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Monday, 21 November 2016

Mosaic A Simple Bespoke Frame

I was playing around with some alternative ideas for displaying my art without actually framing it. Frames are often very personal and people have diverse likes and dislikes. For this reason I, and many other artists, choose not to frame art. However, it would be nice to have some options available for display purposes. I then stumbled upon an idea that involved mosaics. The art can be popped in and out in no time, or fixed permanently, depending on your own needs. Let me show you how to make this quick and easy frame.


I decided to test my idea on a piece of masonite I had in the wood stash. This small piece measured only 17 x 29 cm. I decided upon some tiles I would use and measured the width and length of a frame that could accommodate these tiles.



Once I had the basic measurements in place, it was time to get a square to make sure that I did not end up with an oddly shaped frame!


I then sawed the board that would form the base for the frame from a larger piece of masonite.


I used a file on both masonite boards to make the edges smoother.


I fitted the smaller piece and was satisfied that the width of the frame would work for me.


I had different tiles in this range and now needed to decide which ones to use.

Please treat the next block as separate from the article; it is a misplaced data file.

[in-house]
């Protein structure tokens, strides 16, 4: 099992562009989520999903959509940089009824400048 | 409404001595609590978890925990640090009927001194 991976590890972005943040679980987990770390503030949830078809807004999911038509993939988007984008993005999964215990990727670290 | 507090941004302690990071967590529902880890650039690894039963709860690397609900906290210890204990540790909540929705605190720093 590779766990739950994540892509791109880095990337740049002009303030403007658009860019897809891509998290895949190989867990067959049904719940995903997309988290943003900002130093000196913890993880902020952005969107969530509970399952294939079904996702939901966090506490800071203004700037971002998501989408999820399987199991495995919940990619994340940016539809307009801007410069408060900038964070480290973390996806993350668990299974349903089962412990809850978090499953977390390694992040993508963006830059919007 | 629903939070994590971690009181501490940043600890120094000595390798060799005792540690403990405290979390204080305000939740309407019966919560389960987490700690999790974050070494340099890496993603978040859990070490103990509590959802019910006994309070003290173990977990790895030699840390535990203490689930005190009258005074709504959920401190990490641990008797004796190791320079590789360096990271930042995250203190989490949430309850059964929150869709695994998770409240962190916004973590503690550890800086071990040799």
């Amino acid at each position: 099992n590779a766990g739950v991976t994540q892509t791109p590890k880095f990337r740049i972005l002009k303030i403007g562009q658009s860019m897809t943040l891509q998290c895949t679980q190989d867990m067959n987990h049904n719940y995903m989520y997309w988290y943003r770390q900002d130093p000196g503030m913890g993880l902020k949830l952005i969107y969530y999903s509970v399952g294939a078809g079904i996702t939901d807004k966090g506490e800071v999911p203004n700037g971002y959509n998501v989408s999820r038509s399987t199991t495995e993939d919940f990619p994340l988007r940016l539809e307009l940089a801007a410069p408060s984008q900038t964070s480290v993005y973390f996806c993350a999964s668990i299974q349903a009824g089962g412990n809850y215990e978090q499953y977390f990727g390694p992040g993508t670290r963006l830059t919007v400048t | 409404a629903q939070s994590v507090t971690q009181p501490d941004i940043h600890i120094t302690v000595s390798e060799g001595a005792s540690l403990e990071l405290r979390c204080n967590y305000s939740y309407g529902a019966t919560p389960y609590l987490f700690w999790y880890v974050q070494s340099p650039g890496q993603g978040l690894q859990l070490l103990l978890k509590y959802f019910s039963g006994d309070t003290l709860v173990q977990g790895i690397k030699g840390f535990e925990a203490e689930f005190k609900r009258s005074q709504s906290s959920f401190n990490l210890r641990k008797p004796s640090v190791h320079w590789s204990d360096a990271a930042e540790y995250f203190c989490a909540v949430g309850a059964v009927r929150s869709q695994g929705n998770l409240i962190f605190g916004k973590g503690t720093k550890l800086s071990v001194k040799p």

I tried out a couple of options. I won't bore you with the whole range of attempts.


In the end, this is what I settled on. The layout is rather predictable and boring, but I was still only testing a theory. Once I knew that it really worked, I would design more intricate mosaics for my frames.


I would use glue to fix the tiles in place. Any old wood or craft glue would work just fine.


The tops and bottoms could be fixed on a string.


The sides needed to be cut apart to space them better.


Note that I trimmed the backing net neatly, or otherwise I would struggle to lay the tiles neatly. Do not pull the backing net away. This net will create the necessary roughness to fix the smooth tiles to the smooth wood.


I prefer gluing a whole line of tiles and then setting them in place in a rapid succession. This makes it easier to move them up or down if needed.


With all of the tiles glued on, I left the picture board in place to make sure it fit properly. I have now painted it with Dala gesso to prepare it to accept paint later on. I preferred this, as it made it easier to see when the board was in, and when not, for the purpose of taking photos for the blog.


Once the glue was set, I removed the board.


Mixing grout is very simple. A tiny bit of water mixed in with the grout is all you need.


Lumps are easily dissolved by stirring. Use your fingers to work the grout into the openings between the tiles. Leave to dry.


Once the grout is dry, you can use a damp cloth to wipe away the excess grout and to clean up the tiles.


I put the board back to show you the finished product. My theory worked. Provided I use standard sized canvasses, I can make interchangeable frames for my art by simply mosaic-ing the edges of masonite boards.


Marietjie Uys (Miekie) is a published author. You can buy the books here:
You can purchase Designs By Miekie 1 here.
Jy kan Kom Ons Teken en Verf Tuinstories hier koop.
Jy kan Kom Ons Kleur Tuinstories In hier koop.
Jy kan Tuinstories hier koop.
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